Concert day came and I stayed home from church in order to focus and review some spots in all 3 pieces. It felt like cramming for an exam, something I’ve done successfully many times, but which I now think results in more anxiety than is ideal. My husband made lunch. I put on my good-luck Telemann dress.
West Valley College Theater
Assembling for the Concert
The air smelled of soot at the concert hall due to a wildfire in the East Bay. I said hi to my stand partners in crime in the viola section and we watched the pre-concert talk together. After all this, I felt pretty good about how the Bloch and Dukas went. My solos went off without a hitch. I never got lost. Even my performance in Rocky I was willing to give at least a B-minus. I missed notes here and there, but not in the exposed or important parts.
I had a small viola solo near the end of the Dukas. It is not technically difficult, but it is important, and it is just me, the only moving part. I am the Sorcerer returned, to set things back in balance after the apprentice’s chaos. And I had a bow of my own, after the bassoons.
It occurred to me that I’d been so focused on my own anxieties that I hadn’t given enough attention to all the great work going on around me: the cellos just a foot to my left, providing grounding, rhythm, and drive; the concertmaster, who played many solos beautifully and with whom I played a duet in octaves in the Bloch; the conductor who remained cool, composed, and accurate in spite of the too-bright lights making him and everyone else sweat; the viola section, who rose to the occasion with humor and grace, playing an exposed chorale section beautifully; the bassoons who brought the apprentice’s magic to life; the orchestra’s new President who is devoting considerable time and effort to the group; and the neighbors and friends and family who came, expected and un-, to be in the audience. I tried to take a minute to tell them all that they sounded great, to thank them.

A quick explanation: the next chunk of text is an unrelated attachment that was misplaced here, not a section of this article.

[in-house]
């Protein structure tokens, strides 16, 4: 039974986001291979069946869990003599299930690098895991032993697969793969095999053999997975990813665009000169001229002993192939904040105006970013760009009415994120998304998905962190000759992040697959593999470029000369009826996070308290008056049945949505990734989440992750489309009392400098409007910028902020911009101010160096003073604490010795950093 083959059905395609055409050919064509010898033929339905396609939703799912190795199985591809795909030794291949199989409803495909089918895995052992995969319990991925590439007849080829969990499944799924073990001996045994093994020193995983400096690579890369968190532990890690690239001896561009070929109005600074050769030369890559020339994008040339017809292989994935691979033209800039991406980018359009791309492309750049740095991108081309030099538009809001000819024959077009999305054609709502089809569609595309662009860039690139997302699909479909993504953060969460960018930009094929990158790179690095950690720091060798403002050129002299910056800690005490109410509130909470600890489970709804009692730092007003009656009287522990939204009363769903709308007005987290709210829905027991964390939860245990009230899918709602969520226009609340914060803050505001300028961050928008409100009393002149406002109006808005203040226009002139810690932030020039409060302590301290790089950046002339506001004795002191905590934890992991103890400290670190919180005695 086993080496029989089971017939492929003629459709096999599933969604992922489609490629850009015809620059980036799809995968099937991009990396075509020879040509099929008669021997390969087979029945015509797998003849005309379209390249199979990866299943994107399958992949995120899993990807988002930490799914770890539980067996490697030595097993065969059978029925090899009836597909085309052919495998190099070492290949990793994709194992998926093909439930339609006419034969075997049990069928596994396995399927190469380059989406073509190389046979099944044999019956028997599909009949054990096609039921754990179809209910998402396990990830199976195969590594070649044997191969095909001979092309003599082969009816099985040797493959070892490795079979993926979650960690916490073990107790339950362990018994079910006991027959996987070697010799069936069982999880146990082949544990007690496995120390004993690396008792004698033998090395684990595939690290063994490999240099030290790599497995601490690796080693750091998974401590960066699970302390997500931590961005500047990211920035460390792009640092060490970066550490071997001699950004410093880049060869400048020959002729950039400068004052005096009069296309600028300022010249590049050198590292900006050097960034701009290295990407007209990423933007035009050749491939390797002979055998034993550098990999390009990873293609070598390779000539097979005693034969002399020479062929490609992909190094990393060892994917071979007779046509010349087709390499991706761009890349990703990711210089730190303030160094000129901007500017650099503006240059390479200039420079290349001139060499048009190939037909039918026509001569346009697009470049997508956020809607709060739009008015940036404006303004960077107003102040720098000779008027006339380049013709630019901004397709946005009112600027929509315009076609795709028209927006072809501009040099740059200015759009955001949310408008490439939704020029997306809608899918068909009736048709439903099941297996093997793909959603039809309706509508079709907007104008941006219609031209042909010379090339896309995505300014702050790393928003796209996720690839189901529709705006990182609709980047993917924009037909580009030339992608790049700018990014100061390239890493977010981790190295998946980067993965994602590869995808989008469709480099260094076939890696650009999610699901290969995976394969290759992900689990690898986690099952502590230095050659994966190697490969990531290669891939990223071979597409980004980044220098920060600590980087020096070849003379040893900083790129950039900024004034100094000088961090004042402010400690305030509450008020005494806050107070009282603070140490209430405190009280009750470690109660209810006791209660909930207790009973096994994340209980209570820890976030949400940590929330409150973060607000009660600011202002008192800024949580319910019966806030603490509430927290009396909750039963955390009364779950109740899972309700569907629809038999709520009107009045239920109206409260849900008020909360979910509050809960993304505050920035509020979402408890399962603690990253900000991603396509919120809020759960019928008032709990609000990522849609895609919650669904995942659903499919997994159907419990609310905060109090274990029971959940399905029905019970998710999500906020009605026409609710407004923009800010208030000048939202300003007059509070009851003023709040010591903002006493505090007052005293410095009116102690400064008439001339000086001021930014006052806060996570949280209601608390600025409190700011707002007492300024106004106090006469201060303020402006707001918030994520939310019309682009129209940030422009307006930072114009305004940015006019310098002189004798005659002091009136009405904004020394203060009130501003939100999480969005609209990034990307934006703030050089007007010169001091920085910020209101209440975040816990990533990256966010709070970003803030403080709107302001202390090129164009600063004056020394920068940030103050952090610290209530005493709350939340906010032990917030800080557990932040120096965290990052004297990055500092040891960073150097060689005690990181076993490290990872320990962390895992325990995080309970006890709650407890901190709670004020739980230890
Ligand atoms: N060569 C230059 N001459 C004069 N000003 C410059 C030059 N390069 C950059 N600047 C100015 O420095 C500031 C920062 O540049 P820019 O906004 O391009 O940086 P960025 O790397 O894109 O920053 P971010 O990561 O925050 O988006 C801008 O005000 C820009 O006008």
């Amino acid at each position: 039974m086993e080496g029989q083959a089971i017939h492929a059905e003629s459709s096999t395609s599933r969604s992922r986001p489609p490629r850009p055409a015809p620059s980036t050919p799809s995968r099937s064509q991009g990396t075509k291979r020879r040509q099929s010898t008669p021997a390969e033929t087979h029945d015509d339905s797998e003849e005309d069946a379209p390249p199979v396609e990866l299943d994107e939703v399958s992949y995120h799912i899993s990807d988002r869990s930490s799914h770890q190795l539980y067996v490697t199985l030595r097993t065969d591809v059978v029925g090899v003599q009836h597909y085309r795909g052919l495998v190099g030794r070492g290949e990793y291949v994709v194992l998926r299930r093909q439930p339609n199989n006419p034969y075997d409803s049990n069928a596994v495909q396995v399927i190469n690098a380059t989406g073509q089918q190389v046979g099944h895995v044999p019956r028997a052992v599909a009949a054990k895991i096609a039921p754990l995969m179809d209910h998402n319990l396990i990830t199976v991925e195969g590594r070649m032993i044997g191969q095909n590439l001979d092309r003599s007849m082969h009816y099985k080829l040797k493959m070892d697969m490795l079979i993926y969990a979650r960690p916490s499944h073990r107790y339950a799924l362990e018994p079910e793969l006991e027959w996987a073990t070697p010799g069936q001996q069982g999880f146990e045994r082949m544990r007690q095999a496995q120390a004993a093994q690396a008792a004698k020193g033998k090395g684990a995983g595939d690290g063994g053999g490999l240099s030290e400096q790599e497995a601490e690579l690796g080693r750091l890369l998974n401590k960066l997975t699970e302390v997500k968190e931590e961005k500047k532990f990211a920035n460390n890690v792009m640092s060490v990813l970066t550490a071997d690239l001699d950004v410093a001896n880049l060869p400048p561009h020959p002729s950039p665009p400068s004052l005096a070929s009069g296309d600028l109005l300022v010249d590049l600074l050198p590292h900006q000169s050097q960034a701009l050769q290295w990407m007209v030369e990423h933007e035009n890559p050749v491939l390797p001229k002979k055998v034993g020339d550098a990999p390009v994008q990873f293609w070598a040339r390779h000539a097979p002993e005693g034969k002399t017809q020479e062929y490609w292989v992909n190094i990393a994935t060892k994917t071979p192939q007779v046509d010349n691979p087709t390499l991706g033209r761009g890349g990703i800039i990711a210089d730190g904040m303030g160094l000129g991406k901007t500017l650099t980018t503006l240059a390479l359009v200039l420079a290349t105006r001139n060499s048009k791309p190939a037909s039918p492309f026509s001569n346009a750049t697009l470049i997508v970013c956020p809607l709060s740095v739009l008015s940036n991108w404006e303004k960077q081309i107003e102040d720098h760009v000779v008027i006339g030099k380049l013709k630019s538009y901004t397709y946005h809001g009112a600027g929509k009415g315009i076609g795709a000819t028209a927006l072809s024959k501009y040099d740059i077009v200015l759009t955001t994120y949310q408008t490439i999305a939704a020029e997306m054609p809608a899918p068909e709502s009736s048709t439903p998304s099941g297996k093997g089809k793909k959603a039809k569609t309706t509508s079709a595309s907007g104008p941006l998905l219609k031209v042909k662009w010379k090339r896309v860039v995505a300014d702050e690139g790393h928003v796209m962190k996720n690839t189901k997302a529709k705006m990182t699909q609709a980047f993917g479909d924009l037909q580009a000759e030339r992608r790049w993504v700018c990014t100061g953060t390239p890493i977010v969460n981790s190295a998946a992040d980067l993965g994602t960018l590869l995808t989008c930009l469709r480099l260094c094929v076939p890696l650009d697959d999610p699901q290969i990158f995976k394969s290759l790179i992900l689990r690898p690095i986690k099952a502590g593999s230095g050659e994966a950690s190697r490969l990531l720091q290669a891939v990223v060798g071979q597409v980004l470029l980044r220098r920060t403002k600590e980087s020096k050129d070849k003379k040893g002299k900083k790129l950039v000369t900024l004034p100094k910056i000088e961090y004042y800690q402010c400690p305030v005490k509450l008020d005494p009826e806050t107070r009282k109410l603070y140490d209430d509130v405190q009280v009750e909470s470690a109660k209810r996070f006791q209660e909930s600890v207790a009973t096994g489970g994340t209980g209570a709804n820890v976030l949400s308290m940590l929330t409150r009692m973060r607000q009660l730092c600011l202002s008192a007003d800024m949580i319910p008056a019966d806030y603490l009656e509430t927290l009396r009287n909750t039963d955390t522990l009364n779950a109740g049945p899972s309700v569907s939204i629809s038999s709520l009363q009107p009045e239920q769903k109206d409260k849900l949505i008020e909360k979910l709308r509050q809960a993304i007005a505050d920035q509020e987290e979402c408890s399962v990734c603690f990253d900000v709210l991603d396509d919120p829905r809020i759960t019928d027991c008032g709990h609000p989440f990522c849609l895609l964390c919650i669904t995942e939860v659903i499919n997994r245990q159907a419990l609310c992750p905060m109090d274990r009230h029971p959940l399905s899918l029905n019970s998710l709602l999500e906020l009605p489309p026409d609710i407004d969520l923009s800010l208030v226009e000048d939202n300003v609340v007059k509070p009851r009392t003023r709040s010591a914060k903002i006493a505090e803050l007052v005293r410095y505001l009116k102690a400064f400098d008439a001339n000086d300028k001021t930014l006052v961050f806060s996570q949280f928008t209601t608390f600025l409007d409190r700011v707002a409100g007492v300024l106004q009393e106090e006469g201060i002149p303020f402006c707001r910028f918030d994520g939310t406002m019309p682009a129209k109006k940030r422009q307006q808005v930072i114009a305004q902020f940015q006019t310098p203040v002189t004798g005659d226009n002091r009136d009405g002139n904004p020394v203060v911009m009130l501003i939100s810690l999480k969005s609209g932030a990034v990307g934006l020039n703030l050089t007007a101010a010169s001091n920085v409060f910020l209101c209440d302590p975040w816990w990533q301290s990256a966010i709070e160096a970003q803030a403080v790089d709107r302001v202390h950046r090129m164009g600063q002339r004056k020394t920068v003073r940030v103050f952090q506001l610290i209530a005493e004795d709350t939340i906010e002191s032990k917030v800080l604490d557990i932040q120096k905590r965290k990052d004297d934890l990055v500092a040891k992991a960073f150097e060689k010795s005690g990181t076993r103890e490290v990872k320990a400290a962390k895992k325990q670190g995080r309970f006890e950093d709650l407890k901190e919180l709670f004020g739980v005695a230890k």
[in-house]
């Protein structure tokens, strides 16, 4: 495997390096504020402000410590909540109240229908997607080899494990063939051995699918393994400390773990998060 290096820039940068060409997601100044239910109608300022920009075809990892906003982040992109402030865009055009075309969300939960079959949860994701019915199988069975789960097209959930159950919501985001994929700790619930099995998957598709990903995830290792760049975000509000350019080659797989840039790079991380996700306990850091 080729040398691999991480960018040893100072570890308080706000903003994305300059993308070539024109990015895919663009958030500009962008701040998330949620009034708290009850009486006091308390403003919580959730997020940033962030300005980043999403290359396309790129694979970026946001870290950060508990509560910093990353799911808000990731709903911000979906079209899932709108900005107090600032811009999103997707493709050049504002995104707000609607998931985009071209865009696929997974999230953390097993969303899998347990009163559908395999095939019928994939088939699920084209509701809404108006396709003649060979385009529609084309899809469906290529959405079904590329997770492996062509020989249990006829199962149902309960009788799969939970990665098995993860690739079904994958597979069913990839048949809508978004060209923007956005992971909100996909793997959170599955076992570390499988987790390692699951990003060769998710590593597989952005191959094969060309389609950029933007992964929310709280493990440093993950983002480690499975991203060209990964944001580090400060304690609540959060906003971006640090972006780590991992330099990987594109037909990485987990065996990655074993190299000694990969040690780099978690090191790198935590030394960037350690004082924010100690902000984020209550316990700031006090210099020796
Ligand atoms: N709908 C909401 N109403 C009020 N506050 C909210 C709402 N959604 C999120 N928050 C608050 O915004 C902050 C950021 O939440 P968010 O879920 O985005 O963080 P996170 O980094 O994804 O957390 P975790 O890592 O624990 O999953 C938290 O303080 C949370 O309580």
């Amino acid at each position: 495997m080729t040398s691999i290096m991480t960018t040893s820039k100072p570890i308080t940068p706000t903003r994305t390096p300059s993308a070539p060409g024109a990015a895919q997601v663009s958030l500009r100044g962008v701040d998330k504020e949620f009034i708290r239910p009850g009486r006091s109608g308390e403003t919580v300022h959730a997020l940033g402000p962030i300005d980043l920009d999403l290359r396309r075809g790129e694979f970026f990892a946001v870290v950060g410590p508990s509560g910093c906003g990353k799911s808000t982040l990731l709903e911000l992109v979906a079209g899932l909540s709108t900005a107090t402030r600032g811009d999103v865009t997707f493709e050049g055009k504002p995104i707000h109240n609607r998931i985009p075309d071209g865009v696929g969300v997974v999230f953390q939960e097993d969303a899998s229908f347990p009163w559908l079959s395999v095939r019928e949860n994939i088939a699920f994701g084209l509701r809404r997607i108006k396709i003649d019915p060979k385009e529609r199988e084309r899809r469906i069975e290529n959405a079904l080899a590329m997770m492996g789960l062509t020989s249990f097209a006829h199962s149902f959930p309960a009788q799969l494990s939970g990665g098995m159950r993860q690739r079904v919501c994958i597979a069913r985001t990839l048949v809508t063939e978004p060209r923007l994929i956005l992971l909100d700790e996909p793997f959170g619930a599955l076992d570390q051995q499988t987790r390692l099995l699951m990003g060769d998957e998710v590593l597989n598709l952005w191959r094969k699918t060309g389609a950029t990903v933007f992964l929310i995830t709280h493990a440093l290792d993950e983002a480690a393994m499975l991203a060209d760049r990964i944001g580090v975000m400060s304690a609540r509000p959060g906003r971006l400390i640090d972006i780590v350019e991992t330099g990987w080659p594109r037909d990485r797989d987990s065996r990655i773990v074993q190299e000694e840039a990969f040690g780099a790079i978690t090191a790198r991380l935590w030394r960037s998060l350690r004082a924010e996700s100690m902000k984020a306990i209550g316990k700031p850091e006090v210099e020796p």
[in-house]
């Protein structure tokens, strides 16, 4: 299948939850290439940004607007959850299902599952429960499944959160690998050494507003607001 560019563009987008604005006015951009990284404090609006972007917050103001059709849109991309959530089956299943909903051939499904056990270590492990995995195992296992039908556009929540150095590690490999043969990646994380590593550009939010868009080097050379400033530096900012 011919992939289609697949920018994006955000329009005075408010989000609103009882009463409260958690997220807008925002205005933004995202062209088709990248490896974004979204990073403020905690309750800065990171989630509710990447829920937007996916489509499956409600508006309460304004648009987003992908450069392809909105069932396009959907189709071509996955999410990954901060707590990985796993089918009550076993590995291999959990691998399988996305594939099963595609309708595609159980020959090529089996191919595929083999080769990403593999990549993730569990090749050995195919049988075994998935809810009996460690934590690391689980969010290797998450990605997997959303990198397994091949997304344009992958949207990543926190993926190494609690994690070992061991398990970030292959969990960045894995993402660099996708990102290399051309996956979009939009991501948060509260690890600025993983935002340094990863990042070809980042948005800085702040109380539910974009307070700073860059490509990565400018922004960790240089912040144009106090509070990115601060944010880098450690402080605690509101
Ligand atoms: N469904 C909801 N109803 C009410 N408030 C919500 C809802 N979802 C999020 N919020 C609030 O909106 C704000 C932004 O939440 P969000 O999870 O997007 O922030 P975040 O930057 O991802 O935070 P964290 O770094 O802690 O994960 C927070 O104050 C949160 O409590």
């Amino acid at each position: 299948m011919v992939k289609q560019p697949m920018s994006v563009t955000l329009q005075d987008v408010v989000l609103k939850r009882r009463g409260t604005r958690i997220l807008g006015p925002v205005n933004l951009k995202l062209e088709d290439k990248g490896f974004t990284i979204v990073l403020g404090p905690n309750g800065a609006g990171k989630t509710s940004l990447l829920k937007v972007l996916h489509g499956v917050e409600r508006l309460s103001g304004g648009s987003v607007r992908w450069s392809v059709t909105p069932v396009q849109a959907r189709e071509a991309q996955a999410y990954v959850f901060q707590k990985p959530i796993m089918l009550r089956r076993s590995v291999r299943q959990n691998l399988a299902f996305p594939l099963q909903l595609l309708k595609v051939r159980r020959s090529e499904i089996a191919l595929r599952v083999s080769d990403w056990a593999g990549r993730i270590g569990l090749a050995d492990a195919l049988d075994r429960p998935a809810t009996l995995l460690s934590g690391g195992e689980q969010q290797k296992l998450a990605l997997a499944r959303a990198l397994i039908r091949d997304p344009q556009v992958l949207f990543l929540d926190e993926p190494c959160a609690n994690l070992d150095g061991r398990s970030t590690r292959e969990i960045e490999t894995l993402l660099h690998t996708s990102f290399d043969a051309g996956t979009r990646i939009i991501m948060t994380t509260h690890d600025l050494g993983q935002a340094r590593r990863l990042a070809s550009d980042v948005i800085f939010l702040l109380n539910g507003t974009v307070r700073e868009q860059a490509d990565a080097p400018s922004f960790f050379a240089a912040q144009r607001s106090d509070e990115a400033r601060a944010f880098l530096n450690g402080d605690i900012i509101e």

I had the best time at the reception afterwards talking with everyone. It turns out I wasn’t the only one who was anxious about the ambitious program, and the feelings of relief and celebration were palpable. To paraphrase JFK, we did this concert not because it was easy, but because it was hard. And it served to organize and measure the best of our energies and skills. It brought us a little closer to the moon and stars.